Five Questions for 'the mermaid man'
Rockland — The arrival of the annual Maine Lobster Festival usually means lots of arts and crafts on display at Harbor Park in Rockland. It also means that local artist Dick Johnson will be molding another new piece for his Mermaid Island.
The former art teacher from Regional School Unit 13 has spent the last 10 years sculpting his famed mermaids in his tent at the festival, in between demonstrating the art of pottery making and showing his pieces.
Johnson, a Portland native, did not start in the arts until his college years at University of Southern Maine — where he met his wife Su. Now retired, he plans on doing a few more shows and displaying his works at his home on Lake Avenue.
Not only does he mold the mermaids, he sculpts gypsies and wizards along with his style of pottery. He does bronze castings and blueberry pottery as well.
He took time out before setting up at this year's festival to answer these five questions:
"I like sculpting the figure and it fits in with the festival and the ocean. I wanted something that represents a frozen piece of time."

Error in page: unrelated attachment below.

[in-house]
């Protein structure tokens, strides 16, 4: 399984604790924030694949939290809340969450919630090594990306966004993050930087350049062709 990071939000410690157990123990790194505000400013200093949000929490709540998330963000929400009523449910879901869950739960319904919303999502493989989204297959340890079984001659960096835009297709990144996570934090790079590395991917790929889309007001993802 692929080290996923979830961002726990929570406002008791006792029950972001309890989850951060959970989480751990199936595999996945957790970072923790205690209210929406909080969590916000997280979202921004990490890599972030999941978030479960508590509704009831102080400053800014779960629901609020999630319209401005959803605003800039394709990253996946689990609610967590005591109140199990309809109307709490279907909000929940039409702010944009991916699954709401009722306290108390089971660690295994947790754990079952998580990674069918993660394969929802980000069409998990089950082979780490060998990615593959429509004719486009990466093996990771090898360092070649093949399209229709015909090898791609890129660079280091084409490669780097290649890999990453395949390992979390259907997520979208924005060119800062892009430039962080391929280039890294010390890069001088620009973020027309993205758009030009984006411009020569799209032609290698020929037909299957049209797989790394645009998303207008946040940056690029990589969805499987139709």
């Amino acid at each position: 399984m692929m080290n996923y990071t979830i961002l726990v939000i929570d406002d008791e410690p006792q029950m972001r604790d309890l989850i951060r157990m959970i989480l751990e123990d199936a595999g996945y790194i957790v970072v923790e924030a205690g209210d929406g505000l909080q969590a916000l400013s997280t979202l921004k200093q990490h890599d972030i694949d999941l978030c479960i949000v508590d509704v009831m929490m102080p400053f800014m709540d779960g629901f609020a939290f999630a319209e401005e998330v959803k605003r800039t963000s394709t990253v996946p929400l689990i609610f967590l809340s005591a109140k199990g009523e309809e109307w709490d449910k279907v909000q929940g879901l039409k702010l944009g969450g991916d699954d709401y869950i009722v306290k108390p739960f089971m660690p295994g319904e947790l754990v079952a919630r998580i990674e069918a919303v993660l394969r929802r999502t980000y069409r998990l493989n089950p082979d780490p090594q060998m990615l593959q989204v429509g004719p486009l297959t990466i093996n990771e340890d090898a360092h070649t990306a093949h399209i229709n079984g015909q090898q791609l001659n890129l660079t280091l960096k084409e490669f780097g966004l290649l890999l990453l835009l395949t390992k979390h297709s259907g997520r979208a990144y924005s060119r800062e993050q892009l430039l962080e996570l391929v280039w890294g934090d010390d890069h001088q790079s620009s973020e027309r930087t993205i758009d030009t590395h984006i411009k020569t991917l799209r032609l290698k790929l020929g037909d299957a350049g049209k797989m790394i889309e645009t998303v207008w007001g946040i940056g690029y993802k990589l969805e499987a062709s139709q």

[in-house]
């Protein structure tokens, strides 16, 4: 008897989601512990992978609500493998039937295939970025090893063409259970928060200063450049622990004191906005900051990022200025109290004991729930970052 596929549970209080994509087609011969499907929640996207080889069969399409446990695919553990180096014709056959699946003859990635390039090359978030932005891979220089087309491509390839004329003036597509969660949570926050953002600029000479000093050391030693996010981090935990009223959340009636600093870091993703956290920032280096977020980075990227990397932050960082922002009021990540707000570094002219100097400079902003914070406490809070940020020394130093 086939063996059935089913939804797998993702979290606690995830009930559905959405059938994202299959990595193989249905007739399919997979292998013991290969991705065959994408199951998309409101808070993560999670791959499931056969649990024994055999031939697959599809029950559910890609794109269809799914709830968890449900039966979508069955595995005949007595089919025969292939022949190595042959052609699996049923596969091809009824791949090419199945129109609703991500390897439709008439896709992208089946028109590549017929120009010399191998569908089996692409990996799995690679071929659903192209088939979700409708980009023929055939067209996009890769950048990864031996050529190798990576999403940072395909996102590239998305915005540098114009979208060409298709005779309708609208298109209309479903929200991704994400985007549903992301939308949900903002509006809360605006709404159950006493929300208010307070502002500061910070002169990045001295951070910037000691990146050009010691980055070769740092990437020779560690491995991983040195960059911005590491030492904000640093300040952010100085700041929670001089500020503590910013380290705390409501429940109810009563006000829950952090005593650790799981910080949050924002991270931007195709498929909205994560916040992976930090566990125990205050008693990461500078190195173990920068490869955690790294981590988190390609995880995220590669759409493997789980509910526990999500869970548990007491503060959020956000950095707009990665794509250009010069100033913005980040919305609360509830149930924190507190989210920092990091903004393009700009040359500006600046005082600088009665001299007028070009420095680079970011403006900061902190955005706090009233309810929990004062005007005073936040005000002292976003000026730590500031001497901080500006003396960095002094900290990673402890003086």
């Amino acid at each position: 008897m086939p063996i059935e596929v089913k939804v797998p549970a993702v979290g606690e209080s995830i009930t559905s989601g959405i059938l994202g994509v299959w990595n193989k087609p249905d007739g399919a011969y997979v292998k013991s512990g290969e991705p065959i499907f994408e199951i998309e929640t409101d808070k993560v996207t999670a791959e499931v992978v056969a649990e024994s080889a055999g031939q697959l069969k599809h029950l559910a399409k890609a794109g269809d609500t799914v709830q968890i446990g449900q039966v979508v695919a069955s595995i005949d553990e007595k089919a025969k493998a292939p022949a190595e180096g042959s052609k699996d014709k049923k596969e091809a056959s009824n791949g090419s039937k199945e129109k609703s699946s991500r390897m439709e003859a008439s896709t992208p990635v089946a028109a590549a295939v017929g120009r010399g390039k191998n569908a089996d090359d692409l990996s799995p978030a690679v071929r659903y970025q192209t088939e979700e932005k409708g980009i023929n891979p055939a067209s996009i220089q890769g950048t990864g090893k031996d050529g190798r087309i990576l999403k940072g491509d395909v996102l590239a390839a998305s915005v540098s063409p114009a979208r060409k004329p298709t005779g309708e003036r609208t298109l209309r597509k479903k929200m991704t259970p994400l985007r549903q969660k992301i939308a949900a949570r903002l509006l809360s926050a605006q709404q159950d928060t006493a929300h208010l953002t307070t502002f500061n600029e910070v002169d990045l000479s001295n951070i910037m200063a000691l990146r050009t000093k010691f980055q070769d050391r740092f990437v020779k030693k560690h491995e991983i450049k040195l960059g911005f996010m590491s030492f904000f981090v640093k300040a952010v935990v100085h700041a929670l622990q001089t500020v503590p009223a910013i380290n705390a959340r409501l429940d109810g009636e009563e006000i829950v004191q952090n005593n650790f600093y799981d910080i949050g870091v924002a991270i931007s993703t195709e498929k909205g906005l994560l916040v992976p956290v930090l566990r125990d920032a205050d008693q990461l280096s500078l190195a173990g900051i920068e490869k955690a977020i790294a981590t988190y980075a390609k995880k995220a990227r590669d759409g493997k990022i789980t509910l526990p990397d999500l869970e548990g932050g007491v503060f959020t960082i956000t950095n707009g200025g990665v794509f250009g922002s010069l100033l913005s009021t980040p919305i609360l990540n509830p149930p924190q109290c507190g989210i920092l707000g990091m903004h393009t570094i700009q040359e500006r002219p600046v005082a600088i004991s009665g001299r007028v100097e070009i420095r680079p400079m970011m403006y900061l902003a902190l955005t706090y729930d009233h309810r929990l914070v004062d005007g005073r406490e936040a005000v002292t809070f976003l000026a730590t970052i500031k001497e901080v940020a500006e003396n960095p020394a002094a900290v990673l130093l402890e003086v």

What is the most difficult part of the process?
"Moving them — some of the pieces weigh upwards of 400 to 500 pounds. Also, forming some of the 'parts' tastefully. I want it to be looked at as an art form, not a voluptuous nude piece."
How do you come up with the poses?
"It's usually through family experiences. Like the 'Sisters' are two sisters kind of consoling each other. And the one from 2012, I had asked my daughter to lay on a rock and pose like a mermaid. I try to sculpt them as if they don't know people are looking at them."
Do you have a favorite artist?
"Rodin ... he worked on projects long-term like 'The Thinker.' I like the idea of that, thus Mermaid Island."
When you are not sculpting what do you do?
"I play folk music. The instruments I play are acoustic guitar, mandolin banjo and the accordian."
If you have a candidate for Five Questions, email Beth A. Birmingham at firstname.lastname@example.org.